So let’s move on to coffee grounds; acid-loving plants, such as hydrangeas, camelias, and azaleas can benefit from the application of coffee grounds. Even for plants that like it a little acidic, such as roses and tomatoes, they can be used sparingly. Supposedly, worms love them (and they’re great for adding to vermicompost). But…of course, when you start reading all the information out there about this, you undoubtedly run into the same cautionary tale: coffee grounds are great, but don’t use too much! Dear Zeus, no! Not that! And then, beyond that, there are plenty of accounts of how they do nothing at all. Great. Awesome. So how much is too much? Of course, no one wants to commit to this, and just like the eggshells, there are no quantity guidelines. Super. Thanks, The Internet.
So once again, I must go my own way. While I allow a good portion of our grinds to go out and into the compost bins, I reserve some in a bowl in the fridge. When I’ve filled the bowl (approx. 8 or so cups of used grounds), I place them in a baking dish and pop them in the oven (alongside the eggshells) for a half hour at 200-250 degrees F to dry them out. The reason for this is that damp grounds have a tendency to grow mold pretty quickly and this helps to prevent it.
It seems as though there are several methods out there for applying the grinds. Many people will make a mulch of it around their acid-loving plants (and the thicker this is, the more likely it is to grow mold, so go thin with it). But if you’ve got chickens, this is not a good idea. Coffee grounds=sick chickens. So I prefer the idea of burying them pretty deep down by the roots of the plants–we’re talking several inches here. How much coffee grounds? Again, I have found no direction with this. For my rose bushes, I decided, at random, that I’d go with 1/4 cup to 1/2 cup, buried in a hole near the roots. My hydrangeas are all in the front yard, and therefore, out of the reach of chickens, so I’ve been applying coffee grounds as a mulch basically whenever I have them. I should also mention that I take any leftover coffee and, after it has cooled off, water my hydrangea bushes with it. So, they are pretty much coffee addicts at this point. In previous years, my hydrangeas have been pink, indicating the soil being neutral to basic–if the coffee grounds do their trick, the hydrangeas should become more purple to blue. They are leafing out now, so I’ll have my answer soon.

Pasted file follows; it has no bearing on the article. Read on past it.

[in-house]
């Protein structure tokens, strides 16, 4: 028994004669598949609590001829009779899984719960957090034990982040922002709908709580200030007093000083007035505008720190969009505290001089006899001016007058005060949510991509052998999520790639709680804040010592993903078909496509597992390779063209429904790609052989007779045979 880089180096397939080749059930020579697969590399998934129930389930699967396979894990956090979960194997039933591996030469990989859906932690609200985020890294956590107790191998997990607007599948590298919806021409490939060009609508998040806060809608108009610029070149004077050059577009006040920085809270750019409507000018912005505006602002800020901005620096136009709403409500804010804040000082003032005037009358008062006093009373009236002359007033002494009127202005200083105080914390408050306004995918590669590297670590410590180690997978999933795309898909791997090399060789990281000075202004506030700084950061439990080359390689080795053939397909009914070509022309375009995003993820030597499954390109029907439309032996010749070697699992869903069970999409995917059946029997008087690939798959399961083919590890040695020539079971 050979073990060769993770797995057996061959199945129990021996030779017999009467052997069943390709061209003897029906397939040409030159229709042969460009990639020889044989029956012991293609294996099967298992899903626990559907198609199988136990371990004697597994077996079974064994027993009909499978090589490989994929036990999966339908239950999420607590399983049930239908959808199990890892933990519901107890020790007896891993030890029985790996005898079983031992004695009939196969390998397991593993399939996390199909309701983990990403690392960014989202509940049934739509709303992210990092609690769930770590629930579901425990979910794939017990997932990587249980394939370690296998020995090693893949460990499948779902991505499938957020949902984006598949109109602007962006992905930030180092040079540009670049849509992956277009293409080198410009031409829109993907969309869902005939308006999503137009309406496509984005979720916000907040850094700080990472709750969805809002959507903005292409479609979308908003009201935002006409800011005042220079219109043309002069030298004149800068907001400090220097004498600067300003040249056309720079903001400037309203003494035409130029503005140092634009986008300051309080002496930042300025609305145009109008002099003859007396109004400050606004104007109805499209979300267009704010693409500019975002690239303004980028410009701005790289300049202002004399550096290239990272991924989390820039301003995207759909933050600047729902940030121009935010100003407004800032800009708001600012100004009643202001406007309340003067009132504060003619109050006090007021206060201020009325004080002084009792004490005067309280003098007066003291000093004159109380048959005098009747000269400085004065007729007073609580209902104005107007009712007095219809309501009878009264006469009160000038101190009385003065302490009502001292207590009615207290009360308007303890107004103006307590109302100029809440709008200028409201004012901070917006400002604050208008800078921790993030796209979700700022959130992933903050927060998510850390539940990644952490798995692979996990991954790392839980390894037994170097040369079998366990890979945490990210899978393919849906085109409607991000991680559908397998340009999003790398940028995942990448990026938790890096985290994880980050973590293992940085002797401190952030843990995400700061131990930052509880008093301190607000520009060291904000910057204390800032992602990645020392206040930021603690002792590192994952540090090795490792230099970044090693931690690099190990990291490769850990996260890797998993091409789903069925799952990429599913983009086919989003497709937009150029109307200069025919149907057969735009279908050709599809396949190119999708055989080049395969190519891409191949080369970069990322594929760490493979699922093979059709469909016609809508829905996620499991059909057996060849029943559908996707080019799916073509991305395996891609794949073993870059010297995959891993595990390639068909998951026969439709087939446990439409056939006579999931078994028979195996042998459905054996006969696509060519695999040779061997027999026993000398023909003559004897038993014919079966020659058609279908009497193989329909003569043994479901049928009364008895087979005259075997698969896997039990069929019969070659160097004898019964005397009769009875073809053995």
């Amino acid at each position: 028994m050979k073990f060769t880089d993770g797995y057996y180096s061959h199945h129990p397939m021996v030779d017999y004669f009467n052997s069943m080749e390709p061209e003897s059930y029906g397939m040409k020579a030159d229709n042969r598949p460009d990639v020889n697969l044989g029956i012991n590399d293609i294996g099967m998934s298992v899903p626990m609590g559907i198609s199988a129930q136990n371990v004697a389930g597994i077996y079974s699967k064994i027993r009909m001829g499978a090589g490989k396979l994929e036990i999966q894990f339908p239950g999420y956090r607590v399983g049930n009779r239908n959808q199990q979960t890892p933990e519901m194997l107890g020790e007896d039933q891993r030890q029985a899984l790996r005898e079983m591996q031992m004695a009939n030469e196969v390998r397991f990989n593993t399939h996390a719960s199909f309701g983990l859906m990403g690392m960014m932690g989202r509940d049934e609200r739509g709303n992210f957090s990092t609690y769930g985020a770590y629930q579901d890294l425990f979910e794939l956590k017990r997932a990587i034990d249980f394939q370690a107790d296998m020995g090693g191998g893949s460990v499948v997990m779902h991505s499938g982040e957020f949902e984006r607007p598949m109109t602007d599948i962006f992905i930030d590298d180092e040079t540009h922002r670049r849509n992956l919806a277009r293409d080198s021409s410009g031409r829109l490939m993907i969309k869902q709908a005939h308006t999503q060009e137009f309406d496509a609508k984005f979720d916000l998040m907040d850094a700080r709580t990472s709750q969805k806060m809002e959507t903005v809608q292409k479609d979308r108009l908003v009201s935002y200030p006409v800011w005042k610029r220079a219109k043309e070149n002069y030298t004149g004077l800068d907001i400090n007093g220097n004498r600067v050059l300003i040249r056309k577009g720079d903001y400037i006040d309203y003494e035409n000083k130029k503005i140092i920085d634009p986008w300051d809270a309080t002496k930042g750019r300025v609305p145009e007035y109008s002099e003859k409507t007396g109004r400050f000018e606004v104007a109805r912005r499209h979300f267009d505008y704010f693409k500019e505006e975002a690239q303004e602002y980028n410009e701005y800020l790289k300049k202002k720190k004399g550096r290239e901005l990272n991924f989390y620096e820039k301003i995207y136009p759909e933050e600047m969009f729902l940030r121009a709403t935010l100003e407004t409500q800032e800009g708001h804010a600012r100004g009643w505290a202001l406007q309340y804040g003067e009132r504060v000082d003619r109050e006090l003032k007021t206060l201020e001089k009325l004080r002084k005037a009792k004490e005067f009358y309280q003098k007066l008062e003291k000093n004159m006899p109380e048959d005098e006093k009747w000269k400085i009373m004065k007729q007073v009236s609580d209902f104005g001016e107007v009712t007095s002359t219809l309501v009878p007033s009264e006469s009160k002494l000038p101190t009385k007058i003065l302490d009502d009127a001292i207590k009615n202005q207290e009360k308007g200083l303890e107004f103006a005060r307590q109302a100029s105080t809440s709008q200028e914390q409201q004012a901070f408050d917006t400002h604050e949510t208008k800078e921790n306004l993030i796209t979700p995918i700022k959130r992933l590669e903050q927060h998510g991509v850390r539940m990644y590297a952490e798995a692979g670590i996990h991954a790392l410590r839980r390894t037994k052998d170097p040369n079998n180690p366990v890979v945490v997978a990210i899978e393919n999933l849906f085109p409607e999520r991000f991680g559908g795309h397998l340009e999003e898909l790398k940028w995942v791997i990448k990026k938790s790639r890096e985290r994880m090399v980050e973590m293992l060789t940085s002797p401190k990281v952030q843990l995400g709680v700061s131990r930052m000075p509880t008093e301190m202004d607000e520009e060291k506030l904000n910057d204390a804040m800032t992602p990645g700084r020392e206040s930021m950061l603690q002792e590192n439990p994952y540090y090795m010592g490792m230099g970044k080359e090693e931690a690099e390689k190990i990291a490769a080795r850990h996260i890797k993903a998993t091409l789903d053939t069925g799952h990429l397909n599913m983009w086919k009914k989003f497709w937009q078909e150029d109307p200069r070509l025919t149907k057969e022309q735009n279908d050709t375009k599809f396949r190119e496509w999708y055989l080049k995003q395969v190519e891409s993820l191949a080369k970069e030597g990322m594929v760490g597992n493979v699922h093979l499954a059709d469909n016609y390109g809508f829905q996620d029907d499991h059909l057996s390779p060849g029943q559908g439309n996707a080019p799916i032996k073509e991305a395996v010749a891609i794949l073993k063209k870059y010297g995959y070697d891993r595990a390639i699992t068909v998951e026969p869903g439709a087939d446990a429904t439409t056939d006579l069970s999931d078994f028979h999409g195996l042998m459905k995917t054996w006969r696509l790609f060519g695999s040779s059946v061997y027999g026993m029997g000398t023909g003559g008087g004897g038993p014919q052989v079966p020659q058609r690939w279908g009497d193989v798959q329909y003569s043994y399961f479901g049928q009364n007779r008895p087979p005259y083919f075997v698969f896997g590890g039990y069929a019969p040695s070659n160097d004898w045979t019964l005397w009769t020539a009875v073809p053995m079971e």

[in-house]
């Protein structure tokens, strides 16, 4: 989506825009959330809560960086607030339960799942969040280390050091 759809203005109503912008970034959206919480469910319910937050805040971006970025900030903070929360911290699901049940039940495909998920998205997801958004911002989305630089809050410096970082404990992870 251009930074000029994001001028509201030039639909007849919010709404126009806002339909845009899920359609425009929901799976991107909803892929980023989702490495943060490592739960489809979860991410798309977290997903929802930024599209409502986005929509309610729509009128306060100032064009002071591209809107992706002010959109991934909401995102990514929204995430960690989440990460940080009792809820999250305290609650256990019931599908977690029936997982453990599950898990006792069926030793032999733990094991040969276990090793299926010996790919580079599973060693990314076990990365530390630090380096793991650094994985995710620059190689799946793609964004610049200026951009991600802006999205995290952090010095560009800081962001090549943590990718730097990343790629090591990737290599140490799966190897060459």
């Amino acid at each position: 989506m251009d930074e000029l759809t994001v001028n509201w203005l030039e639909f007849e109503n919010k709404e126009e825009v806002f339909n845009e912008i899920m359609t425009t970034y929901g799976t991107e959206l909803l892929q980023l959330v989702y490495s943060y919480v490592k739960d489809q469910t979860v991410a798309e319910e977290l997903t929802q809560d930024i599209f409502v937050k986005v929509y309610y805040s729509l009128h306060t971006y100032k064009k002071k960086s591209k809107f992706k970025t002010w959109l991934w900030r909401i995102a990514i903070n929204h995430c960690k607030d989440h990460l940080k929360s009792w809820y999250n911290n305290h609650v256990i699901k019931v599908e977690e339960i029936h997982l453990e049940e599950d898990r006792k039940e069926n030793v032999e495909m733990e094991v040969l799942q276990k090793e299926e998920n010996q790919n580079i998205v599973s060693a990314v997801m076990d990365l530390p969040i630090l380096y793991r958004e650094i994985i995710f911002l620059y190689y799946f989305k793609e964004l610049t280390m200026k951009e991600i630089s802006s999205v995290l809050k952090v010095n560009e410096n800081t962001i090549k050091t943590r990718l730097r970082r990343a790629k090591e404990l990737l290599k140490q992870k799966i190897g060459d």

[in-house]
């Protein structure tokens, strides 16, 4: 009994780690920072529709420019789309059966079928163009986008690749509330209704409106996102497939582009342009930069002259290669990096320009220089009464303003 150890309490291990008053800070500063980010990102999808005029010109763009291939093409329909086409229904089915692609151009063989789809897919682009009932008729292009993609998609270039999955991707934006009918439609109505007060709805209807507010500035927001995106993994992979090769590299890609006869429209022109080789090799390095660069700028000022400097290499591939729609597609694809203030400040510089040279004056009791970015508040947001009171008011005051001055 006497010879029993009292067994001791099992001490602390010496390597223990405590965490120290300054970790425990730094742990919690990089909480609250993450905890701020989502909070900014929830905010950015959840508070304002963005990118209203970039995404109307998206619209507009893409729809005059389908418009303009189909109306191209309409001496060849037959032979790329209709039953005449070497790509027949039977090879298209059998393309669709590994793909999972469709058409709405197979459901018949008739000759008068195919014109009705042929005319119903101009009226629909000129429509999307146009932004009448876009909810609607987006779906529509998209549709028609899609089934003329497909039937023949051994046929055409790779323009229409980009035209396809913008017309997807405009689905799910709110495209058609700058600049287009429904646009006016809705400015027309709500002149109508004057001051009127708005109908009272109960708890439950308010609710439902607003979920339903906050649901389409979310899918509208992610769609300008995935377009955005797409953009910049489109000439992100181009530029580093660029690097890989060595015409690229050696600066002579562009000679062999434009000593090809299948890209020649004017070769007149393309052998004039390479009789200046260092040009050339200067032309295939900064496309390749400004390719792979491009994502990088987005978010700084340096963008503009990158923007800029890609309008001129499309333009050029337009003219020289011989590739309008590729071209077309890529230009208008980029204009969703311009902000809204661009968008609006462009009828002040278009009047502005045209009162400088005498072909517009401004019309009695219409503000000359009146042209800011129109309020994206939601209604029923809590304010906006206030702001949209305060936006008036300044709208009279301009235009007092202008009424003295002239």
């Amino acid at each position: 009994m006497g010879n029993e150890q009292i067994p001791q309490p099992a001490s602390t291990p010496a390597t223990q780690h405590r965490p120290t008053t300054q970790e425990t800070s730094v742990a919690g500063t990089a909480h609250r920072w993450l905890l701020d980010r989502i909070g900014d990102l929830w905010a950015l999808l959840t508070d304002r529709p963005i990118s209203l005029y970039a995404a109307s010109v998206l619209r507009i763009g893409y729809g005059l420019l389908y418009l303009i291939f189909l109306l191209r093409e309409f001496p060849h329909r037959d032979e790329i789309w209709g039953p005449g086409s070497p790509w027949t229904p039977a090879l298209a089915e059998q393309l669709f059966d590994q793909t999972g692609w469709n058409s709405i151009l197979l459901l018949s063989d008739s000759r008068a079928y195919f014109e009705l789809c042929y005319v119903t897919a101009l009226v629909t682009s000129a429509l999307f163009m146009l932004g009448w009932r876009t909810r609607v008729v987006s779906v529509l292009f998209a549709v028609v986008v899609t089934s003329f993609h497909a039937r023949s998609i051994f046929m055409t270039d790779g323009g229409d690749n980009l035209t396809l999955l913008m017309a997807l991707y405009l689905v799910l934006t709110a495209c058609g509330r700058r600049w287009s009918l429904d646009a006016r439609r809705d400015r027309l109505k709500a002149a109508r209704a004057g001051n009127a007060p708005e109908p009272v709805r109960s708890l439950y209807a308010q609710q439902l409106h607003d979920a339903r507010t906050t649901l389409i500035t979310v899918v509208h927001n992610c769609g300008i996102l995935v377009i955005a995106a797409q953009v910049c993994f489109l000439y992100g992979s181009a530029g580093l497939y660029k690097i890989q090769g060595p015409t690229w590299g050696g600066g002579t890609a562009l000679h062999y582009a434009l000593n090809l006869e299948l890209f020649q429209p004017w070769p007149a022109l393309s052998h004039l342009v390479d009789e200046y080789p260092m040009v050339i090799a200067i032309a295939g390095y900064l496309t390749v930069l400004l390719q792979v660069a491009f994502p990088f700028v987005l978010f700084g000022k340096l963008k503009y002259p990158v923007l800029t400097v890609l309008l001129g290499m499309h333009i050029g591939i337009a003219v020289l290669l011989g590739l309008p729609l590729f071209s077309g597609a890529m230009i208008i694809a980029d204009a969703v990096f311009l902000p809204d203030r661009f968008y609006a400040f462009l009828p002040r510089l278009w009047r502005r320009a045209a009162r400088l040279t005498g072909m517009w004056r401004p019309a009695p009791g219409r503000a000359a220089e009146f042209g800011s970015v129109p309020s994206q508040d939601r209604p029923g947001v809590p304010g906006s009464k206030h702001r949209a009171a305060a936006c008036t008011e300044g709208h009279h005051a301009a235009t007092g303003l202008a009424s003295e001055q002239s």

Finally, we come to the banana peels.
As I mentioned before, banana peels have been used as a rose fertilizer for a long, long time. Burying a single banana peel at the base of the plant is the simplest way to do this. As the peel decomposes, it releases nutrients into the soil; nutrients that roses, especially, are said to thrive upon. Some people suggest drying the peels and grinding them into a fine powder (to speed up the absorption process), but I feel like that’s a lot of extra work. So I went with the peel.
Of course, truly the only way to be sure of what’s going on in your soil is to do a soil test. I really want to know if these methods work, so I tested my soil in each spot before application, and I will test again in a couple of weeks and see if there is any change, and then I’ll come back through and report my findings in this post.
I should note that over-the-counter calcium tests are not super easy to come by, that I know of– so I’m probably just going to sit around and wait to see if I still get blossom end-rot. The tomatoes. Not me. In related news: does anyone know of an easy calcium test?
I’m curious to hear from anyone else who has tried these fertilizers; please comment and let me know your experience!